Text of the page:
OFDM A vision that became reality
OFDM – A Vision that Became Reality
Currently, Orthogonal Frequency-Division Multiplexing (OFDM), a special multicarrier scheme, is one of the most prominent data transmission concepts employed in modern digital communications. It encompasses digital modulation of a large set of complex-valued low-bandwidth subcarriers, located within the available transmission bandwidth, by a stream of information carrying symbols. The frequency spacing between these carriers is made to be the reciprocal of the useful symbol period. In contrast to conventional Frequency-Division Multiplexing (FDM), OFDM requires subcarrier signals that are orthogonal to each other. All carriers are then independent of each other even though their spectra may overlap. Thus, with contemporary signal processing hardware, useful symbol information can be correctly recovered by means of a relatively simple demodulator. High data rate systems are achieved by using a large number of carriers. In addition, modern OFDM systems allow for high spectral efficiency as both the power and the modulation scheme can be individually controlled for each carrier.
Nevertheless, it seems to be fair to say that the original OFDM concept would never have become as popular as it is today. A major obstacle in early OFDM developments was the need for huge arrays of sinusoidal generators and coherent demodulators. It has been 35 years ago from now that the award winner and his colleague Paul M. Ebert, then both working at Bell Laboratories in N.J., diligently thought about less complex implementations of OFDM modems. Digital signal processing was then still in its infancy, but it soon became obvious that new DSP hardware could avoid or mitigate certain complexity problems. Their famous paper entitled “Data Transmission by Frequency-Division Multiplexing Using the Discrete Fourier Transform” was published in the October 1971 issue of the IEEE Transactions on Communication Technology. The authors suggest “… a completely digital modem built around a special-purpose computer performing the fast Fourier transform (FFT).” In addition, they proposed a simple channel equalization method for each subcarrier band. Finally, differential encoding of the input data was suggested to avoid entirely the necessity for an equalizer.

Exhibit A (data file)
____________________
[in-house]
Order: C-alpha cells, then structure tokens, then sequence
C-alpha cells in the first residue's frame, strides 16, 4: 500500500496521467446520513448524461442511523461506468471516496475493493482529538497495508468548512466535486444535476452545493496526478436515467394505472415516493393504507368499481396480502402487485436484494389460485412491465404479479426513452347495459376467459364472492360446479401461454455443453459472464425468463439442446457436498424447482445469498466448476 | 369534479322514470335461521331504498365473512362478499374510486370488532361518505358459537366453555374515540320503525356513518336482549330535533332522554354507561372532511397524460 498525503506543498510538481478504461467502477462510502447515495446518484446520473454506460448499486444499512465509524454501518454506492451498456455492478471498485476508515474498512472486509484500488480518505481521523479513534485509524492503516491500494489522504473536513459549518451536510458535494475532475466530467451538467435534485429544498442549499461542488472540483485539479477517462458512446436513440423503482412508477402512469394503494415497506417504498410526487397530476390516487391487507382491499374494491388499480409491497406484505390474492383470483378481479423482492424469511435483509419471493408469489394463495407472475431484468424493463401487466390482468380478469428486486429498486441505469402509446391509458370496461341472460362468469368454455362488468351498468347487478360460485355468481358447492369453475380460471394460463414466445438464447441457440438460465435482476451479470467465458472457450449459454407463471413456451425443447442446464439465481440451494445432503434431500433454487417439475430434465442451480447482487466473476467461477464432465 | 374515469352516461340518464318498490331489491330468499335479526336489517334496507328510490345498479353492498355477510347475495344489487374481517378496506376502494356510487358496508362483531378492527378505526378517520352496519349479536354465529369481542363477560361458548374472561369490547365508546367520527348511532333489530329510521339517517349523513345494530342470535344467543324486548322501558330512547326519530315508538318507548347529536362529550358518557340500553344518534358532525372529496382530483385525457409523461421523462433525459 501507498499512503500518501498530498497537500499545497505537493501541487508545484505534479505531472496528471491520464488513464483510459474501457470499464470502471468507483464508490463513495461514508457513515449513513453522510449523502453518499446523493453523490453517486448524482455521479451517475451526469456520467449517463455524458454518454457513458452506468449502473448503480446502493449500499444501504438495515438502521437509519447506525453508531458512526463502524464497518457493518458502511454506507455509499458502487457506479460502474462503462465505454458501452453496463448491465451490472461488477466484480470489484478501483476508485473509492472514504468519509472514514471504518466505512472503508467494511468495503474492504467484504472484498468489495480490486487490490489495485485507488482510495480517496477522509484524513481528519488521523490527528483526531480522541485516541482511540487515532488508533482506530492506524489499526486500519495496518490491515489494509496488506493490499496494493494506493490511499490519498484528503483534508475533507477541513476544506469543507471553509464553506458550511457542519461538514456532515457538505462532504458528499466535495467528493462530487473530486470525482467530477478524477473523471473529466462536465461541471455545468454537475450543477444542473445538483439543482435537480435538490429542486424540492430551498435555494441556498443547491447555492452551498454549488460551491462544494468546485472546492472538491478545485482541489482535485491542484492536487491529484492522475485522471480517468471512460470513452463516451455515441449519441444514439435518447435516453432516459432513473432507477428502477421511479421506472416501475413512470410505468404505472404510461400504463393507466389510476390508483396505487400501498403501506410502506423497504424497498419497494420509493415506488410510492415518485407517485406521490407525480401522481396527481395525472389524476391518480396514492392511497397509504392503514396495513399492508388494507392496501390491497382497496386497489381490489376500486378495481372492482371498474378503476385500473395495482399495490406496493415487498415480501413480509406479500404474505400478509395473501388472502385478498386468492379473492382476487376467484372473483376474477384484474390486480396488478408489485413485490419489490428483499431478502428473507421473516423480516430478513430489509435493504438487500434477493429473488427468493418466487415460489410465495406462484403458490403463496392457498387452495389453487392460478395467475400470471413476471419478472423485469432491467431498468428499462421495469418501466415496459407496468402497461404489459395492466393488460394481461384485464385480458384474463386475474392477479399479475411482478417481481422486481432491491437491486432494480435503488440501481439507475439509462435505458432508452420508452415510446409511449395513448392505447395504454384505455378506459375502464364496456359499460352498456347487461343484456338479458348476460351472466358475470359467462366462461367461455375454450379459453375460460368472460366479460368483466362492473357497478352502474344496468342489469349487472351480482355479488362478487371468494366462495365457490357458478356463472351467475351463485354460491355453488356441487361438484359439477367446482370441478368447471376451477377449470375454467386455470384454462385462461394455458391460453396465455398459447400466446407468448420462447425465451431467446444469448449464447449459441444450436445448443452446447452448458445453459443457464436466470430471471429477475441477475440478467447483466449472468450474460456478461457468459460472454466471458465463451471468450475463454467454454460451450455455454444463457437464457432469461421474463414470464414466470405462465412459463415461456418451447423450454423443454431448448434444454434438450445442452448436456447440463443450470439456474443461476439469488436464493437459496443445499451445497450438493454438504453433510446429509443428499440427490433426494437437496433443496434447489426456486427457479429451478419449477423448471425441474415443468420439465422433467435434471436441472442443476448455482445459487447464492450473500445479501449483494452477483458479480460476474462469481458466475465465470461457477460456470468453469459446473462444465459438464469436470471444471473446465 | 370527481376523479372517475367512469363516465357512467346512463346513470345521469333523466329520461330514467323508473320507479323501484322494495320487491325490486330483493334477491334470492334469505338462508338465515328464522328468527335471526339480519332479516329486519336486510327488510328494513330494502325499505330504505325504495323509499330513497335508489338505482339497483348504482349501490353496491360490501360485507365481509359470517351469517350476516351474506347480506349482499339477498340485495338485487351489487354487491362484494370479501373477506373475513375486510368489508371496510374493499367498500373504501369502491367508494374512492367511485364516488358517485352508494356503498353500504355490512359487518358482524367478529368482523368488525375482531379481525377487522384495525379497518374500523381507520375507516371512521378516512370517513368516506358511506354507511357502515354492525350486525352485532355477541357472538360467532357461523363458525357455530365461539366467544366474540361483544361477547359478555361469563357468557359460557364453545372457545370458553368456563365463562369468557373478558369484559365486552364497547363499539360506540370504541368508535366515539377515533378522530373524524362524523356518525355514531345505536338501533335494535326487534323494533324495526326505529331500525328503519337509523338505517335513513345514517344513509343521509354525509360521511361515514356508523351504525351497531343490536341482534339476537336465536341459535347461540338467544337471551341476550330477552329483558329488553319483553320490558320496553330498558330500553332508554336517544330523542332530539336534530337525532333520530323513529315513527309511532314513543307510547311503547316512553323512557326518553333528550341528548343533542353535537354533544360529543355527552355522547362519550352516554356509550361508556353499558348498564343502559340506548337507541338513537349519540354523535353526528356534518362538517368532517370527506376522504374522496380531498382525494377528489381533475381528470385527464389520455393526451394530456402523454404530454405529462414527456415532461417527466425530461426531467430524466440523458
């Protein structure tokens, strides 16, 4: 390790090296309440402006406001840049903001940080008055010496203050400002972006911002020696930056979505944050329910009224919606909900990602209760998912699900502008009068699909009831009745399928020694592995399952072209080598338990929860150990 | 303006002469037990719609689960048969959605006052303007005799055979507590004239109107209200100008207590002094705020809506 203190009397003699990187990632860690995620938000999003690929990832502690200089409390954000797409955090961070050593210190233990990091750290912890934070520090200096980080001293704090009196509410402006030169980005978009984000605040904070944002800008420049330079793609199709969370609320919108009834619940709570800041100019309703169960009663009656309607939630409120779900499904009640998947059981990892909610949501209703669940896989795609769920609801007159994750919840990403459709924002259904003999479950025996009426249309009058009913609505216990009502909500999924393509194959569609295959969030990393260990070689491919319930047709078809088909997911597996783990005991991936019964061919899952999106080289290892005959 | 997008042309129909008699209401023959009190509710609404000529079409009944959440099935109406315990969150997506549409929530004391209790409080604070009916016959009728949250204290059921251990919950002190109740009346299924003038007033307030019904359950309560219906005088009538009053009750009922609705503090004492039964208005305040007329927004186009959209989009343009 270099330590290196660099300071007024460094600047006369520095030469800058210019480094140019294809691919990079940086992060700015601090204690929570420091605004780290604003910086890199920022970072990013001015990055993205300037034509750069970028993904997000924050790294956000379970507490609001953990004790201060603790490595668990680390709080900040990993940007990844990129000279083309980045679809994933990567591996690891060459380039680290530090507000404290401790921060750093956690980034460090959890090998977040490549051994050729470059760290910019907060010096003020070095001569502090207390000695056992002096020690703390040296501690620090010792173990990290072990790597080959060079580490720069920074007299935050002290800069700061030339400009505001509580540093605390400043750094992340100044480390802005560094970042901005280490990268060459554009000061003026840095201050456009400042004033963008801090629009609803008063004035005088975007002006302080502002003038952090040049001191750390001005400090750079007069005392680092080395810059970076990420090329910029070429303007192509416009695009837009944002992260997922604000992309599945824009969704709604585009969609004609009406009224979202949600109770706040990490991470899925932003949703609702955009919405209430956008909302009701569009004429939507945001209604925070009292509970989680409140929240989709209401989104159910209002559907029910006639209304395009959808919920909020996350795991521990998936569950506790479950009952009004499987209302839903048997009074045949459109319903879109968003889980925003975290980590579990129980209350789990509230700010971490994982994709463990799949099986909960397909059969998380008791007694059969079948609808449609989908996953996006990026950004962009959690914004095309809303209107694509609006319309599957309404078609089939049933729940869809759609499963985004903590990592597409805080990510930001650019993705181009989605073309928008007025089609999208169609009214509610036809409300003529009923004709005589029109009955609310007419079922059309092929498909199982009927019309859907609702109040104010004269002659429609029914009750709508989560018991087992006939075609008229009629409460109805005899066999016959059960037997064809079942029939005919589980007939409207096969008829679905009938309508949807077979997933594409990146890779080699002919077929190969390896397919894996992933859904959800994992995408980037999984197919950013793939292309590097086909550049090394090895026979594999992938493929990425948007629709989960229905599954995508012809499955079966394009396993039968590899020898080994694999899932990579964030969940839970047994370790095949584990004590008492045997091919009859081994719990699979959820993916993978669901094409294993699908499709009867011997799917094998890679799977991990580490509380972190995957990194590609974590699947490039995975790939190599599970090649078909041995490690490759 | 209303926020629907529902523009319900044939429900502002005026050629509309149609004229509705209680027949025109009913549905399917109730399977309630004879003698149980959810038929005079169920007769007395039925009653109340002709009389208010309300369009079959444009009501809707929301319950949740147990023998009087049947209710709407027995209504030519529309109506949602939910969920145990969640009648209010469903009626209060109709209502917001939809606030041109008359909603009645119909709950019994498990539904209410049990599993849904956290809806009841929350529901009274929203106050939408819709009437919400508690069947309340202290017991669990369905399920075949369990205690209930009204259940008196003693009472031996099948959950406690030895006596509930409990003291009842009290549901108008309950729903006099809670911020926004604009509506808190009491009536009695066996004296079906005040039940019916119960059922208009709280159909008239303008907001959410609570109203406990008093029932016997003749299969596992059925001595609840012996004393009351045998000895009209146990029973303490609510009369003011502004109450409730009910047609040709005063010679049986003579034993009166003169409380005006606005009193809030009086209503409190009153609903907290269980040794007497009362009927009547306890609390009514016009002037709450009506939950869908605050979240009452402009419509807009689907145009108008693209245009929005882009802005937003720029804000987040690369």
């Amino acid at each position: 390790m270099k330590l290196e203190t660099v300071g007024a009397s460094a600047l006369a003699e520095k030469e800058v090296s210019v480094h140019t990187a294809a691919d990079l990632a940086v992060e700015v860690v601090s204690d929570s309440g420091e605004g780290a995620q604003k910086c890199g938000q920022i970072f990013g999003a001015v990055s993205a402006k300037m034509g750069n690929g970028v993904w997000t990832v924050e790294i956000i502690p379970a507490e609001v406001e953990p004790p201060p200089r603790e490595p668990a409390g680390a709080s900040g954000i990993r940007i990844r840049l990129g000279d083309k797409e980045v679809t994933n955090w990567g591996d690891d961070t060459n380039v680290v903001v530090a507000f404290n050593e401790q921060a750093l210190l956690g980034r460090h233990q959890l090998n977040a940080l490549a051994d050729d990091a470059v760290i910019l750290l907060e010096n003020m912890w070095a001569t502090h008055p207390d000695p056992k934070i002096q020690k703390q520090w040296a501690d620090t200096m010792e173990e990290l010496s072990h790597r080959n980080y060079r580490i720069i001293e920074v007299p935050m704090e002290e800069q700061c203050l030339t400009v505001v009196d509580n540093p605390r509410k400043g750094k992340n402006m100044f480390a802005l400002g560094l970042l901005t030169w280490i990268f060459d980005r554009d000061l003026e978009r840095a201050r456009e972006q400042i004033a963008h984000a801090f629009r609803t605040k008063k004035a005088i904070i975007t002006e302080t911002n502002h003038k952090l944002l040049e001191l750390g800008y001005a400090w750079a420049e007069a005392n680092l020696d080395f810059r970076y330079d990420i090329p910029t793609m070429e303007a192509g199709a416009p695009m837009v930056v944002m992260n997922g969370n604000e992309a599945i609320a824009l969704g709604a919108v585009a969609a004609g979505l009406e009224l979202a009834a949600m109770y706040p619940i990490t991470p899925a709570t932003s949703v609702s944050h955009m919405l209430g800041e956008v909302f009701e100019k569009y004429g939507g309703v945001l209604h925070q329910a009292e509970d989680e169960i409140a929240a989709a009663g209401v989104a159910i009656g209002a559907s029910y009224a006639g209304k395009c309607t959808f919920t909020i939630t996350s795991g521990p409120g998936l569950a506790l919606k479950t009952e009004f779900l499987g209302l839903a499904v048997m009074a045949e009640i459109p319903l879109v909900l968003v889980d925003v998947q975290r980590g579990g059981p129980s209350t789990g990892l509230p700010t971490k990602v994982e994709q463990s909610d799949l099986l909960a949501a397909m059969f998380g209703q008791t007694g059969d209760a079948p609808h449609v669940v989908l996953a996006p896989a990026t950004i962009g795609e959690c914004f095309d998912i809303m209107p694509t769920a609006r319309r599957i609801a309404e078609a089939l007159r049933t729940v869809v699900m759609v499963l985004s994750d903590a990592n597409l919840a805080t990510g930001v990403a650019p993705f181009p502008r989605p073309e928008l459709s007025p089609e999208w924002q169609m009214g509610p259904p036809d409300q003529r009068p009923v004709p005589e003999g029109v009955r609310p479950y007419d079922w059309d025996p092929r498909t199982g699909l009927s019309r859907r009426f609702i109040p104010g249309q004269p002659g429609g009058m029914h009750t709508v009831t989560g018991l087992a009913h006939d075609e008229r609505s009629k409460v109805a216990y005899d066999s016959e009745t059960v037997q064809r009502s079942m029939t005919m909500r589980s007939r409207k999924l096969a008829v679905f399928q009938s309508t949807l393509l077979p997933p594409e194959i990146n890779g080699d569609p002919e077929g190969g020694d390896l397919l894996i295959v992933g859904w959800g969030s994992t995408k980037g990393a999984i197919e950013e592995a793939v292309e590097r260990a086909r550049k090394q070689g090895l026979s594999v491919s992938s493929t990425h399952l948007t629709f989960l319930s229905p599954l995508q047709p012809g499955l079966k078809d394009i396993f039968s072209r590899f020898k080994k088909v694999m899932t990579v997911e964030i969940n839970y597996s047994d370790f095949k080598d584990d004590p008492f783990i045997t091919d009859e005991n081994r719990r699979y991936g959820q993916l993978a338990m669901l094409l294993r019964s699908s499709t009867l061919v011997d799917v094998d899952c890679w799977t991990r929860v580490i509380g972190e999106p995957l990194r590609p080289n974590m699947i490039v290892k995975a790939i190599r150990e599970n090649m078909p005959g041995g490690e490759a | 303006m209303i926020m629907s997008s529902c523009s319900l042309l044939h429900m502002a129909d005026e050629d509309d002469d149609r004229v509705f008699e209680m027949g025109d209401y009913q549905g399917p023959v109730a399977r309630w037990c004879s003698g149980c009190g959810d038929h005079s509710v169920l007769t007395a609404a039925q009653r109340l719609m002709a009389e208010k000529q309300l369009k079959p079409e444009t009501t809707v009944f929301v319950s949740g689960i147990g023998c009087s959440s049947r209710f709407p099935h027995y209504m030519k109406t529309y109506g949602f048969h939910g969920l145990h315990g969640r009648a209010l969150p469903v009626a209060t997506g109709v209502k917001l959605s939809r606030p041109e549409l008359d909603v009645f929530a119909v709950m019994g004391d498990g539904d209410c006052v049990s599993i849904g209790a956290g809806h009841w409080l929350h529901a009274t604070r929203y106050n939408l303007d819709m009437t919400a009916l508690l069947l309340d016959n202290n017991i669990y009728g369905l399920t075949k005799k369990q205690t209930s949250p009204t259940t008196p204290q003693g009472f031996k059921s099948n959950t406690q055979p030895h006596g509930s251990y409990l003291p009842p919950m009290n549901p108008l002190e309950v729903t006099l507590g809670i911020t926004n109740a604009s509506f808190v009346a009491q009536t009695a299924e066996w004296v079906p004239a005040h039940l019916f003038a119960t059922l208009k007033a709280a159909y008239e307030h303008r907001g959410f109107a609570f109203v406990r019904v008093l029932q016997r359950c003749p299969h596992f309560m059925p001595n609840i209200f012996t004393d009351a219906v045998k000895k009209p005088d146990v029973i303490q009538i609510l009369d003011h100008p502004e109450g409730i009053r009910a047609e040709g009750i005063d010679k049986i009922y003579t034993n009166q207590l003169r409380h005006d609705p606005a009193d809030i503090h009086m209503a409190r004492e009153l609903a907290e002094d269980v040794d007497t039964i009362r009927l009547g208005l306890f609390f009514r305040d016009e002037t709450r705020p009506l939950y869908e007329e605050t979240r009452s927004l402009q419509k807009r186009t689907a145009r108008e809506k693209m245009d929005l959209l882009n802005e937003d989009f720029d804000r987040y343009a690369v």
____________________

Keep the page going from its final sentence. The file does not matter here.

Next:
Though the concept was precisely and completely defined, building fully digital modems around IFFT and FFT modules, respectively , was anything but simple at the early 70s. It took another 20 years of research and technology development before these modules became available in the form of sufficiently fast and cheap hardware. Then, however, the number of new applications and transmission standards grew steadily at a high rate. Within the last decade, an abundance of new OFDM-based products successfully entered the market, in sectors including wireline (x-DSL, PLC, etc.) and wireless services such as, e.g., DAB, DRM, DVB-T, HIPERLAN/2, IEEE 802.11a/g. Various other standards are still under discussion. In fact, for the time being it is hard to see an end to the tremendous technical advances being made.
The EDUARD-RHEIN-FOUNDATION s 2006 Basic Research Award is presented to Professor Stephen B. Weinstein in recognition of his pioneering work on marking orthogonal frequencydivision multiplexing (OFDM) a reality. This recognition goes to an internationally renowned research scientist and manager who, over a sustained period of time, contributed to full success and worldwide acceptance of OFDM as a robust and bandwidth efficient data transmission technique.
Prof. Dr. Horst Bessai,